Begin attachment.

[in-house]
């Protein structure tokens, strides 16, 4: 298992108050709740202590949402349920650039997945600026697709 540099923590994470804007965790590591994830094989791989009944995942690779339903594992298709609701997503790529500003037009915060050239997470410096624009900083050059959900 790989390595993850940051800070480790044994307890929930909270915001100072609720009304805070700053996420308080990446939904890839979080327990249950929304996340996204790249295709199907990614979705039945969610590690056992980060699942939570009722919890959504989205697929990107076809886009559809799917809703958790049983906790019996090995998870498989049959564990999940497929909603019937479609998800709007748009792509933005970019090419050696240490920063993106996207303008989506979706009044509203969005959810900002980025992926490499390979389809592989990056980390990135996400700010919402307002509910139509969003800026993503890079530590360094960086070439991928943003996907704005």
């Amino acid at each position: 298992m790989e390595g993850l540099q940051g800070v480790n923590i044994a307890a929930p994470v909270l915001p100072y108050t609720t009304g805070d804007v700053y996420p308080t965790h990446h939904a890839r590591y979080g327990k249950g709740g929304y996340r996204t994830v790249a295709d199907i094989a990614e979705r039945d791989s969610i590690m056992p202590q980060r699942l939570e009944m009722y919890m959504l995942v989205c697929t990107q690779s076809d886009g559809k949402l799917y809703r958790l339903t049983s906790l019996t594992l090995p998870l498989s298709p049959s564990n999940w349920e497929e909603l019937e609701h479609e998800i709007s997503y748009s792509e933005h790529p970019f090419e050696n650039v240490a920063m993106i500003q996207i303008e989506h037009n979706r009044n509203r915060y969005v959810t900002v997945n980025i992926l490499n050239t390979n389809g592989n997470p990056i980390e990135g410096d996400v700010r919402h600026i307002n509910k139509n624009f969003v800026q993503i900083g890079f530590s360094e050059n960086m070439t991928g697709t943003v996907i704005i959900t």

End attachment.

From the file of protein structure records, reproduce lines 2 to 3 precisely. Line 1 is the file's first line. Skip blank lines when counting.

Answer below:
């Protein structure tokens, strides 16, 4: 298992108050709740202590949402349920650039997945600026697709 540099923590994470804007965790590591994830094989791989009944995942690779339903594992298709609701997503790529500003037009915060050239997470410096624009900083050059959900 790989390595993850940051800070480790044994307890929930909270915001100072609720009304805070700053996420308080990446939904890839979080327990249950929304996340996204790249295709199907990614979705039945969610590690056992980060699942939570009722919890959504989205697929990107076809886009559809799917809703958790049983906790019996090995998870498989049959564990999940497929909603019937479609998800709007748009792509933005970019090419050696240490920063993106996207303008989506979706009044509203969005959810900002980025992926490499390979389809592989990056980390990135996400700010919402307002509910139509969003800026993503890079530590360094960086070439991928943003996907704005």
């Amino acid at each position: 298992m790989e390595g993850l540099q940051g800070v480790n923590i044994a307890a929930p994470v909270l915001p100072y108050t609720t009304g805070d804007v700053y996420p308080t965790h990446h939904a890839r590591y979080g327990k249950g709740g929304y996340r996204t994830v790249a295709d199907i094989a990614e979705r039945d791989s969610i590690m056992p202590q980060r699942l939570e009944m009722y919890m959504l995942v989205c697929t990107q690779s076809d886009g559809k949402l799917y809703r958790l339903t049983s906790l019996t594992l090995p998870l498989s298709p049959s564990n999940w349920e497929e909603l019937e609701h479609e998800i709007s997503y748009s792509e933005h790529p970019f090419e050696n650039v240490a920063m993106i500003q996207i303008e989506h037009n979706r009044n509203r915060y969005v959810t900002v997945n980025i992926l490499n050239t390979n389809g592989n997470p990056i980390e990135g410096d996400v700010r919402h600026i307002n509910k139509n624009f969003v800026q993503i900083g890079f530590s360094e050059n960086m070439t991928g697709t943003v996907i704005i959900t």